Wednesday, 30 October 2019
Transit 17 (2019) - Post Apocalyptic Zombie Film Review
I am always more than happy when a zombie film is sent my way, and so upon hearing about Transit 17 I knew it was something I needed to see. This was written and directed by Guy Bleyaert (The Last Inquisitors) who also has a starring role here. Despite featuring the undead it would be disingenuous to call this a zombie film, as those creatures sadly only appear in the one scene. However, despite this I found Transit 17 to be an entertaining watch despite any issues that popped up.
The film takes place in a world where a virus caused worldwide zombie apocalypse six years back. During this time a group calling themselves 'Marshals' (I may be wrong on the name) took over control of Europe, their aim to not only wipe out all the undead, but also to wipe out any opposition to their rule. To counter this a resistance group emerged that seems to be made up of ex-military. The resistance learns of a possible cure for the deadly virus, and are tasked with delivering a teenage girl to the UK that will facilitate the creation of a vaccine. A group of soldiers led by Tex (Bleyaert) that include among them Eve (Zara Phythian - Cannibals and Carpet Fitters, Doctor Strange) and, Brad (Lee Charles - Cannibals and Carpet Fitters) set out to complete this dangerous task, helped by their handlers who include Snow (Stefanie Joosten - the inspiration and voice of Quiet in Metal Gear Solid V: The Phantom Pain).
For such a grandiose story there were going to be constraints with how Transit 17 was created. One of the most obvious ones here is how sparingly the outside locations are used. Outside of a few key scenes around two thirds of this takes place inside, whether it be inside an armoured vehicle while travelling, or inside a variety of disused warehouses. The scope of the devastation of the virus outbreak is only ever suggested, though there is a good sense of this in how the characters talk. The other obvious constraint was the overarching use of CGI. Sometimes this could be a problem, but Transit 17 really goes all in with this, everything from muzzle flashes, to explosions is full of CGI that looks slightly too clean. I didn't mind this though, as most the time it was not bad, and when it was bad it was funny rather than distracting. A whole sequence involving a helicopter looked quite terrible, but this one section managed to look so bad it swung the other way and become entertainly so, I let out a happy laugh with the culmination of that scene. Elsewhere the CGI really works wonders. This takes place in the near future, so has sci-fi elements such as computer interfaces everywhere, and holograms. Scenes taking place in the antagonists base were a highlight, I loved the parts that have the main bad guy, credited as 'Commander' (Silvio Simac - Transporter 3) talking to a hologram of his boss.
I wasn't expecting much in terms of scenes of action, but again I was pleasantly surprised. Shoot outs felt fun, and there are a few moments of close quarters combat that were well choreographed, which were helped in no small part by at least Phythian and Charles having done stunt work in previous films. There were also two different chase sequences, the previously mentioned accidentally funny helicopter one, and an exciting car chase. As I said at the start of this review there is only the one scene involving zombies. Lack of the undead is explained away within the film, apparently the group in power have done such a good job that they have managed to somehow kill three quarters of the worlds zombie population. It is a shame the ghouls only appear once as they had a good dirty look to them, I was reminded ever so slightly of the look of the undead in Romero's classic Dawn of the Dead, though here CGI is used rather than much actual make-up. The vast majority of the time it is human versus human encounters, I couldn't help but wish zombies had also shown up in these sequences to give an added threat for both sides.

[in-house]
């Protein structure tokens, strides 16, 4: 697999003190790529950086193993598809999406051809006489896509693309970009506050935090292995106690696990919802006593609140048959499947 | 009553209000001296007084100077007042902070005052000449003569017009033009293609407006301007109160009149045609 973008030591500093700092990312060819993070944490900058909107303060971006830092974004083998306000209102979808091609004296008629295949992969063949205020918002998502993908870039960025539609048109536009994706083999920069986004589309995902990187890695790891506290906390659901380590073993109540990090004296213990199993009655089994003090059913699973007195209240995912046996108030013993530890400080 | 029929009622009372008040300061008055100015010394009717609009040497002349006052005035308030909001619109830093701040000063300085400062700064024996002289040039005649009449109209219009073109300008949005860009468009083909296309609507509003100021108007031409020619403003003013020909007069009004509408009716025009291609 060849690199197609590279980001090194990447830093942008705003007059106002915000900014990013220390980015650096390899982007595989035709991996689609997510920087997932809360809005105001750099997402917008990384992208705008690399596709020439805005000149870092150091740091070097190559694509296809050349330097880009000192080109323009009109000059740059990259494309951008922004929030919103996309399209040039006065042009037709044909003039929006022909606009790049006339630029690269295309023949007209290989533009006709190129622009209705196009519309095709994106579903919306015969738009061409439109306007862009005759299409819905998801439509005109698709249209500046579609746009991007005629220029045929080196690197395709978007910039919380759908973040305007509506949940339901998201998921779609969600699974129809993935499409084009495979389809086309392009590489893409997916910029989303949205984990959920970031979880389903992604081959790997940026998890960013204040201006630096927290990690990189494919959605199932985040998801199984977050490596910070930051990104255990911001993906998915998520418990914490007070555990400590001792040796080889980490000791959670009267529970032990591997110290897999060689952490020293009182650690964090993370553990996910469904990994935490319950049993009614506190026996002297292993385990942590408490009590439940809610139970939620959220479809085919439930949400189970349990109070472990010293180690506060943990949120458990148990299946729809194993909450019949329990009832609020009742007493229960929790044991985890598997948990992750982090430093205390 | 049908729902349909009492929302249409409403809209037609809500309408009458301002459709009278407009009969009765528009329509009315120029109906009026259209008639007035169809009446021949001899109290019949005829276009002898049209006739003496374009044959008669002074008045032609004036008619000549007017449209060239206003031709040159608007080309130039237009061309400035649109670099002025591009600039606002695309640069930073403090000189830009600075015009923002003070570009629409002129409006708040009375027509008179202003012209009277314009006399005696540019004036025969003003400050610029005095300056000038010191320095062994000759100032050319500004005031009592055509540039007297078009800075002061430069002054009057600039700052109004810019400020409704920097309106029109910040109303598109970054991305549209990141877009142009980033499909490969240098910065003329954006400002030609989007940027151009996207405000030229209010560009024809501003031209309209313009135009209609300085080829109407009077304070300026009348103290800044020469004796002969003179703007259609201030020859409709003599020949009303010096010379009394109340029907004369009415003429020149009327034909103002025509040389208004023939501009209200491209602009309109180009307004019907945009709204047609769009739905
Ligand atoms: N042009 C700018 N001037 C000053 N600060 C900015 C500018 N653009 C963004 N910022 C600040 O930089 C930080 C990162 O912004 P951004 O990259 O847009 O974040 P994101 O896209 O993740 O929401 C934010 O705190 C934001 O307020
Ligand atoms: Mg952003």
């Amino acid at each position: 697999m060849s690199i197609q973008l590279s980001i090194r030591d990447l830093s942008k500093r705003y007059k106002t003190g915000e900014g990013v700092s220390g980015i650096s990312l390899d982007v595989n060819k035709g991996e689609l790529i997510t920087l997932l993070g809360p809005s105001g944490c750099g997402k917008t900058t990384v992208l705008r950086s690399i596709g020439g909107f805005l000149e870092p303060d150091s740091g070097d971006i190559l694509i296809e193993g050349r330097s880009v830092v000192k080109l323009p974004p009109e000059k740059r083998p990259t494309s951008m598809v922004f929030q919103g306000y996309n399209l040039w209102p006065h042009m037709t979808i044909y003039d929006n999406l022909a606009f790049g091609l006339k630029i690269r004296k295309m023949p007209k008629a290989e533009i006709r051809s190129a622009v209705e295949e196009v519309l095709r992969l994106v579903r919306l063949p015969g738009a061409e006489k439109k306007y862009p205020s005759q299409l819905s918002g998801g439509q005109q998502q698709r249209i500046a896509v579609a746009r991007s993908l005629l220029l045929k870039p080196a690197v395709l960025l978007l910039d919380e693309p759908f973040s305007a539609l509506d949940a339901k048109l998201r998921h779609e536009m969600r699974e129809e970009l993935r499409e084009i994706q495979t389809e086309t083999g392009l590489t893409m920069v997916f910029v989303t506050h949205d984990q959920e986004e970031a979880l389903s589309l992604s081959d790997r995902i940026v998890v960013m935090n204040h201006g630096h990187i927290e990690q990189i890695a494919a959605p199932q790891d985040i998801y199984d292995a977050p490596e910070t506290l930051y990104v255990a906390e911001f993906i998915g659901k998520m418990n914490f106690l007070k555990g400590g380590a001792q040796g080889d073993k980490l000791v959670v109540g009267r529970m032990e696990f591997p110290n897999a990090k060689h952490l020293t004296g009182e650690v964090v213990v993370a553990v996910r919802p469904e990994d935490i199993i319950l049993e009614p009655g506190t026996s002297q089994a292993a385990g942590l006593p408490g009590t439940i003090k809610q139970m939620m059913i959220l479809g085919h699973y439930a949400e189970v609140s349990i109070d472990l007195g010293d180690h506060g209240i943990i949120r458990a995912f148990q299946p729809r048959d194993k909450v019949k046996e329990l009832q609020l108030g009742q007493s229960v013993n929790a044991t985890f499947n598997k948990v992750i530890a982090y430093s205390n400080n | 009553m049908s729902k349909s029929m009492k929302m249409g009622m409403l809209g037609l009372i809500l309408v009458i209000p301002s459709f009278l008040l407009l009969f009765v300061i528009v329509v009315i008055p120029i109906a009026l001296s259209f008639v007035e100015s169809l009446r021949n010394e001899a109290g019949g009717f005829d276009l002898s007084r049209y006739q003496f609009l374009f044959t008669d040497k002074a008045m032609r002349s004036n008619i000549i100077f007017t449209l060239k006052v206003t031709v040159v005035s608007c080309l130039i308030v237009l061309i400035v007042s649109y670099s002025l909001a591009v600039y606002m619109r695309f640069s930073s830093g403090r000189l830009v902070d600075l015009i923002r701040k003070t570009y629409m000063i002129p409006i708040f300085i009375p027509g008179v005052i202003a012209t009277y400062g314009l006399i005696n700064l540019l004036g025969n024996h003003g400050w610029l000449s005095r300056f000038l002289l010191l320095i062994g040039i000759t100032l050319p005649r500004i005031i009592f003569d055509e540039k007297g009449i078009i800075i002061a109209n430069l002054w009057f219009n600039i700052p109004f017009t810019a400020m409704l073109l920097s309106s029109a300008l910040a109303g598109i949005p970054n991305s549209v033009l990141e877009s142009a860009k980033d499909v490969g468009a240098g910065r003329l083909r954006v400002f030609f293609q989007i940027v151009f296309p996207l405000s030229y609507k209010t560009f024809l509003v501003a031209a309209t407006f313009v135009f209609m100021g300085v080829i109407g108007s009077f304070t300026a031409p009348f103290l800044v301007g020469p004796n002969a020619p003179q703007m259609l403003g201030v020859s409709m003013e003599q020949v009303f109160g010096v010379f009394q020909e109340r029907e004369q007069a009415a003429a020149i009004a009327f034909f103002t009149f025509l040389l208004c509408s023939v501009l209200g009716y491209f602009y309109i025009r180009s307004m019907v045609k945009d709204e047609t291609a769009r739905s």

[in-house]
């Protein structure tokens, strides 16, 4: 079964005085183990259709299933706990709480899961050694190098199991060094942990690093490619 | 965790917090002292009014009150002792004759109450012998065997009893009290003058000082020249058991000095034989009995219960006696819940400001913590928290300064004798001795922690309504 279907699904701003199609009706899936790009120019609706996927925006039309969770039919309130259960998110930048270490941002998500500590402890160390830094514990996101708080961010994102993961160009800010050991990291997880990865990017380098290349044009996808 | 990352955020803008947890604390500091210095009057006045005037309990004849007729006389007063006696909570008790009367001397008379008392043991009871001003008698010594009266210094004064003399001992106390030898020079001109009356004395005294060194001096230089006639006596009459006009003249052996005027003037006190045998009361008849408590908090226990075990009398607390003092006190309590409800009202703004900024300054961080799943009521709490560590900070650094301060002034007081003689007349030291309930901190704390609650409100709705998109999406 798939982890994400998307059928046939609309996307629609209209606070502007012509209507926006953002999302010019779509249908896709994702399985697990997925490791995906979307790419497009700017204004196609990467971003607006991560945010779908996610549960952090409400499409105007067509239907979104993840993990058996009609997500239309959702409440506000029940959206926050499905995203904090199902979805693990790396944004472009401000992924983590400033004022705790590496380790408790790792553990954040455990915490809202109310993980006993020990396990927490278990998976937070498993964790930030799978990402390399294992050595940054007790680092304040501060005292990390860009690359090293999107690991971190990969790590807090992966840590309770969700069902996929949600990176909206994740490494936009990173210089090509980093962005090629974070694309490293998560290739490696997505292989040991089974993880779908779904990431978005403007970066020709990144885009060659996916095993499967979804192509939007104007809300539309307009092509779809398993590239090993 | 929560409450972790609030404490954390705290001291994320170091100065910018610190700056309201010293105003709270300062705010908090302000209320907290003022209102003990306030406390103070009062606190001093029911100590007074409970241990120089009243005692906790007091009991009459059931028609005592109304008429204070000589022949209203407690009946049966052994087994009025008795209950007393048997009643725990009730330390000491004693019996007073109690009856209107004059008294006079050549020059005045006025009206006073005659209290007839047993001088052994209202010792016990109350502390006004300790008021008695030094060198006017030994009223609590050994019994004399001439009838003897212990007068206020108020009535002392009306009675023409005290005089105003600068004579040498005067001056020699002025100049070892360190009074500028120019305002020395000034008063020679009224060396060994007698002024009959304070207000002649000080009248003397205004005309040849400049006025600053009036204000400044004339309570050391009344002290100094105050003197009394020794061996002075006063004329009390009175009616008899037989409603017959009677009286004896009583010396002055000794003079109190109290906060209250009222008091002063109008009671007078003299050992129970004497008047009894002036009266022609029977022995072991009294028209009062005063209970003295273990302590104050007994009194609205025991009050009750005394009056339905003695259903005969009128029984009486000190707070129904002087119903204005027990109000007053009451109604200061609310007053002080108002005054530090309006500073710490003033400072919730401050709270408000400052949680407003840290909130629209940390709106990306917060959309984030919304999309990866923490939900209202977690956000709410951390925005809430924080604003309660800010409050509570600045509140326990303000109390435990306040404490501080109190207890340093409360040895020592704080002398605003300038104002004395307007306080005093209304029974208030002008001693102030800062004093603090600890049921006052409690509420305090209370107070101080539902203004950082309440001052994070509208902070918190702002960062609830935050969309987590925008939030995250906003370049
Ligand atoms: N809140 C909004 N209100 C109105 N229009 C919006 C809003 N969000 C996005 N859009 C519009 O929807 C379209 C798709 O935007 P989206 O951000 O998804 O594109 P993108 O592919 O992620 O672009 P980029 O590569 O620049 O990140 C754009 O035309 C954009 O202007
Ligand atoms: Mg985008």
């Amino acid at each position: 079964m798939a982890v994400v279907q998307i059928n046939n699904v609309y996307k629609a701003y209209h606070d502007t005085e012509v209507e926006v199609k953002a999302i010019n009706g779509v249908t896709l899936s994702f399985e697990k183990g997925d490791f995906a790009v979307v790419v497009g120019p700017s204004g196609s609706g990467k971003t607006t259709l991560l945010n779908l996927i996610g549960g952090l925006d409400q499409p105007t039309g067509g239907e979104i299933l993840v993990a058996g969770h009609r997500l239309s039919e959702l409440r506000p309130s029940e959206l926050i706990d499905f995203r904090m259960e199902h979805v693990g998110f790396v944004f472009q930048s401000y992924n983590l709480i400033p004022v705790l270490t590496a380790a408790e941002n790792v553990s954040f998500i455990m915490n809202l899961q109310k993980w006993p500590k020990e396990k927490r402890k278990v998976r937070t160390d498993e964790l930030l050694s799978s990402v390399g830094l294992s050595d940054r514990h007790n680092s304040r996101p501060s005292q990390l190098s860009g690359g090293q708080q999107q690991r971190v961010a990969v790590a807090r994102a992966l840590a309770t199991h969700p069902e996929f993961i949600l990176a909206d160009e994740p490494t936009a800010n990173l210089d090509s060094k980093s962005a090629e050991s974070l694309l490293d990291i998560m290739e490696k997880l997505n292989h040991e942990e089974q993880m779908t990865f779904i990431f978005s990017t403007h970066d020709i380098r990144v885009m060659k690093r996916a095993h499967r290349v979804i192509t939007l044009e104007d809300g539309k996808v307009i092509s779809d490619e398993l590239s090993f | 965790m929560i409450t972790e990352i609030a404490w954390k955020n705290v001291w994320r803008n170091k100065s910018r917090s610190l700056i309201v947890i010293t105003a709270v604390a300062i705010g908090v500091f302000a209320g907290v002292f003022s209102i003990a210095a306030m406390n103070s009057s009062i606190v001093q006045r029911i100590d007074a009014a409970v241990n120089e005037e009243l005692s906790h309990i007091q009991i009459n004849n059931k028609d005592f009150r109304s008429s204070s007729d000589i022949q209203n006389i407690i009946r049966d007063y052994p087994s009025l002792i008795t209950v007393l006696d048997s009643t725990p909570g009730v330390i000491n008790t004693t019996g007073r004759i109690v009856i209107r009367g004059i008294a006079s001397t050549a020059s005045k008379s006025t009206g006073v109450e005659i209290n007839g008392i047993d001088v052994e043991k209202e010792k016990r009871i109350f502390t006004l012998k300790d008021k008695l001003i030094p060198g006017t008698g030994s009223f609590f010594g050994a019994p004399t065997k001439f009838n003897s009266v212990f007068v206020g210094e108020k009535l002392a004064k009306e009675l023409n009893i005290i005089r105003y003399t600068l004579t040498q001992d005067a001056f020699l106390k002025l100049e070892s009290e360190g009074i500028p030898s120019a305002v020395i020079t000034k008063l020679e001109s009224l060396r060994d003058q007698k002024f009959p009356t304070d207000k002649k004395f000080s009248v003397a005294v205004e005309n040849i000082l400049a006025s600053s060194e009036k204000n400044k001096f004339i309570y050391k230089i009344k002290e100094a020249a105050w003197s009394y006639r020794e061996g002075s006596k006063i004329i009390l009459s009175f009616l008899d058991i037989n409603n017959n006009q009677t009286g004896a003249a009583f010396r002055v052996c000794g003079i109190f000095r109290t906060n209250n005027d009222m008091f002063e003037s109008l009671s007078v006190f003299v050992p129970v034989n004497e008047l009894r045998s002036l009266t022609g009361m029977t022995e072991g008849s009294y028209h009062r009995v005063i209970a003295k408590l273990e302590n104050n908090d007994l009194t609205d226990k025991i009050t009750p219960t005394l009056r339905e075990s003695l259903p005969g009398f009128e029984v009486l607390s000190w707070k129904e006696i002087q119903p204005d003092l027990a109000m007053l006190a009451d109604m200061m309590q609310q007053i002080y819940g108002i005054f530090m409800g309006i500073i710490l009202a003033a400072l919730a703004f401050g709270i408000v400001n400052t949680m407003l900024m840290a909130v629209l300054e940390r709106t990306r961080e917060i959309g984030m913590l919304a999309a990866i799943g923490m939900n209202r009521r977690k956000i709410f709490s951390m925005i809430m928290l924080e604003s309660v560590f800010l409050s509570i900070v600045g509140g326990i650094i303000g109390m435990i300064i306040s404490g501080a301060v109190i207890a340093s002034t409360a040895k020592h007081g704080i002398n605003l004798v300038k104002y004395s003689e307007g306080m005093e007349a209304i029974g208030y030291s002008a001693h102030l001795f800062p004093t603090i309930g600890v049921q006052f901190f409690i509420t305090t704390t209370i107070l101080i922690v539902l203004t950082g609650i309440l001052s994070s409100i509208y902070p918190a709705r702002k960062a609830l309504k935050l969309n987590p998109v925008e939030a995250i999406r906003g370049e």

The general plot was good enough on paper, a simple enough story even if it can be confusing to follow at times. The first fifteen or so minutes is the set-up, yet it is all wrapped up in such technical terms that something really simple became quite hard to understand. Zombies are called 'runners' despite them never being shown to run, the bad guys are referred to as 'sniffers', and there is much mention made of jammers. Some bits of the story didn't feel like they even needed to be there. For instance much is made of a mercenary group that are needed to destroy a jamming tower, yet this sub-plot takes place over just a few scenes quite early on, then this group is never mentioned, or shown again. The same goes for the main characters, with some of the resistance soldiers getting captured by the enemy group. They are then even shown later on in torture scenes before completely being forgotten about and never mentioned again also. Much is made of Commander, and he is built up to be a big threat to the mission, yet he is underused, and leaves the movie in a comically underwhelming fashion.
Transit 17 is a movie that has a lot of ambition, and it is impressive how much it manages to accomplish. Characters are quite flat and uninspired, but for me I found this to create a feeling of wholesomeness, every one is exactly who they first appear to be, they play up to their sometimes cheesy, sometimes stereotypical roles well and so I couldn't help but find it all entertaining. I wish there had been more undead in this, I felt that would have elevated the film for me, as it was though, it was still a blast to watch if you go in with the correct expectations. Transit 17 became available on VOD on 22nd October, and it is due to come to DVD on 17th December.